Where do you see Day 1 and Day 2 mentalities in your business? I don’t think it’s as straightforward as hierarchy segments, i.e. Day 1ers aren’t necessarily those in senior leader positions. If we think about the marketplace as an ongoing conversation – ‘Are you after one of these? No? Well what are you looking for? – then it’s often your front-line people spotting the trends, i.e. Day 1ers. But who engages front-line people in business strategy? Apart from me, of course.
Leadership can be a lonely and deluded business. Leaders tend to control the fates of those around them, and one dynamic this creates is an overwhelming desire for those closest to the leader to applaud their every burp and fart.
It’s not entirely a bad thing. We all crave a bit of adoration. And if you are a leader taking a stand - facing conflict and feeling a bit lonely in your majority of one - someone sidling up to you offering validation is understandably seductive.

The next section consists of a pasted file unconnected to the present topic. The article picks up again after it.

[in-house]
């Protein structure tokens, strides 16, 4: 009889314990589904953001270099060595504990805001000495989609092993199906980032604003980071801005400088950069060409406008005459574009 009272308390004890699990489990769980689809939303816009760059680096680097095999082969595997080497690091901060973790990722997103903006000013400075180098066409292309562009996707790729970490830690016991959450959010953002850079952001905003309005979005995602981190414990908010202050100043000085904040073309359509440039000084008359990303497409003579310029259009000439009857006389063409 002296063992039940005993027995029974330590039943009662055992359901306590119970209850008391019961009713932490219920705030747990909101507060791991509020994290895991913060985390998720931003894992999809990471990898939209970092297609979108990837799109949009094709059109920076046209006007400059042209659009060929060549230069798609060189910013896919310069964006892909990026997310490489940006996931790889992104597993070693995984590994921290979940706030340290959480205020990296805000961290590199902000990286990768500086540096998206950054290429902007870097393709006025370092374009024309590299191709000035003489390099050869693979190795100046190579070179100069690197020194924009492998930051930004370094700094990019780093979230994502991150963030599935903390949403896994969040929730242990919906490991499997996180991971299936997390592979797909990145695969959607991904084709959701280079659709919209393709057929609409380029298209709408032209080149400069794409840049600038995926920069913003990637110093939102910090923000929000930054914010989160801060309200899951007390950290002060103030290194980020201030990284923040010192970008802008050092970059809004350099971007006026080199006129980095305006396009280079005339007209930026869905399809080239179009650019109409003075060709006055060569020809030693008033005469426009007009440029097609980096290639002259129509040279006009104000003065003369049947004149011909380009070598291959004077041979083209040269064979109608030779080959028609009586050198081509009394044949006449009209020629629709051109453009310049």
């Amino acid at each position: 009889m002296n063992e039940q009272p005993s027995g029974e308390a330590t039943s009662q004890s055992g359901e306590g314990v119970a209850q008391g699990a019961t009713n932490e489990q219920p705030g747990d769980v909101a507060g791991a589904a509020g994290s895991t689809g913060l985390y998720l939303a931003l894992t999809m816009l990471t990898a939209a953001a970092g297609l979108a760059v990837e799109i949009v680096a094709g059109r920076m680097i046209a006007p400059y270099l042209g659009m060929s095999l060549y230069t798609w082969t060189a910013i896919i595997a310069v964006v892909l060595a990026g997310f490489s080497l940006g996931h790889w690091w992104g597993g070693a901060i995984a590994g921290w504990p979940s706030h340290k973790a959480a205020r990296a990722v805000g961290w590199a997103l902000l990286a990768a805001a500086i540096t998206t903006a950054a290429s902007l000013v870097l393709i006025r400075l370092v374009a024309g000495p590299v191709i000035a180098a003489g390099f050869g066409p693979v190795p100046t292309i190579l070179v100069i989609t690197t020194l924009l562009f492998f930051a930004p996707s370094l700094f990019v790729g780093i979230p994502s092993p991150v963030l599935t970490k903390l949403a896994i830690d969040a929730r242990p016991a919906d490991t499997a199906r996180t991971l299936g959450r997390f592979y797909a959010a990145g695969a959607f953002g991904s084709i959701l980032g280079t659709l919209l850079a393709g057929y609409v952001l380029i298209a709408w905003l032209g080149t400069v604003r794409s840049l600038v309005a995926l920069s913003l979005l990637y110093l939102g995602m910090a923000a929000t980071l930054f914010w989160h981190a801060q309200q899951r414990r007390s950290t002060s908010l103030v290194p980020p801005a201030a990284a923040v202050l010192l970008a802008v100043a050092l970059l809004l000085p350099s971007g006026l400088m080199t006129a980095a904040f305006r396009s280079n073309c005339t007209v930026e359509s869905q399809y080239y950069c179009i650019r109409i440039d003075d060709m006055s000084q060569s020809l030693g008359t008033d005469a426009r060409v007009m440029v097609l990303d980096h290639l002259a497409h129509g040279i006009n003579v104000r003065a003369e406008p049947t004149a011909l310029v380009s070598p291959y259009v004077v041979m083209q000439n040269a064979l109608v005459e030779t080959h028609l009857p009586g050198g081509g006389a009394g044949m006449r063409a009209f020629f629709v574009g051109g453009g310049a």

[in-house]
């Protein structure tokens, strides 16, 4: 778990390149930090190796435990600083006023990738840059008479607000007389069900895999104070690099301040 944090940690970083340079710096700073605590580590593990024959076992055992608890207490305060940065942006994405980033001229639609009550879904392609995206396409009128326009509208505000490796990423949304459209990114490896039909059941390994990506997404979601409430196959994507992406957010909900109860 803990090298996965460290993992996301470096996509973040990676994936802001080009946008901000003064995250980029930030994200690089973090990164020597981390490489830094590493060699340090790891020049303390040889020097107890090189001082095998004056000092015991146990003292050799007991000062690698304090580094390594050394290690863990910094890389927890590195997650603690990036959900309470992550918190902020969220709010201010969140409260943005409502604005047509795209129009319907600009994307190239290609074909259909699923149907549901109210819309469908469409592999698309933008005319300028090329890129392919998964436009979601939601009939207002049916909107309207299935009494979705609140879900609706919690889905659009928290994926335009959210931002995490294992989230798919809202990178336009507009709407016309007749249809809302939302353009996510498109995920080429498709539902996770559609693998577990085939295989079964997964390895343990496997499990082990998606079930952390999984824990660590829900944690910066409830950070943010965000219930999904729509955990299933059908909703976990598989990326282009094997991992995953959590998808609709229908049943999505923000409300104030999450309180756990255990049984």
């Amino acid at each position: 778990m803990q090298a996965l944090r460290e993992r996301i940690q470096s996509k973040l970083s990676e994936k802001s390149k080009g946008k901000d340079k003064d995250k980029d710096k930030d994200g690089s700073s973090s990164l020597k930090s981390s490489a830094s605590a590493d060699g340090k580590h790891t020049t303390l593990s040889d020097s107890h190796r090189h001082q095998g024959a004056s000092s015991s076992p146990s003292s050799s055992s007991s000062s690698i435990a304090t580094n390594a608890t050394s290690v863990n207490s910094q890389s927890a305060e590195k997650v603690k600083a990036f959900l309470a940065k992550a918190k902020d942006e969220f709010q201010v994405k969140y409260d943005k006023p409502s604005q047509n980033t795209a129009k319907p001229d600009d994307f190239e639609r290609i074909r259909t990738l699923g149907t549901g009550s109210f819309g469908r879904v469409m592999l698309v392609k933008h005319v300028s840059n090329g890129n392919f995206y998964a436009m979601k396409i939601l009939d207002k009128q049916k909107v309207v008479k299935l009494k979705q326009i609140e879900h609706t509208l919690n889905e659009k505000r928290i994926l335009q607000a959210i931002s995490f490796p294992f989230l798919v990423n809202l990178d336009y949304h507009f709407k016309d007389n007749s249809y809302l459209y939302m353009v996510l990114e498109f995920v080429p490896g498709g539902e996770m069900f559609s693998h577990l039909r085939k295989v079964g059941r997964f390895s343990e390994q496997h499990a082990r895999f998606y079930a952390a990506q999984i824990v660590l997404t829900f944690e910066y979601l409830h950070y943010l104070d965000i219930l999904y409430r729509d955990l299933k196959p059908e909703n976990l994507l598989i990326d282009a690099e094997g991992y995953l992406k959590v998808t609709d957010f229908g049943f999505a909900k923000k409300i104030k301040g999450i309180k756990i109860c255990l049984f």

Bringing in consultants can exacerbate this condition. Agreeing with you is the start of the consultant’s fee earning. They can be applauders on steroids.
So, if you do find yourself surrounded by approval seekers, how will you know if your idea is delusional or a good one?
The Minimum Viable Product.
You’ve got to test your idea to see how the marketplace responds. Whether it’s an internal initiative or an external product or service, creating a Minimum Viable Product and gauging reaction is the only acid test.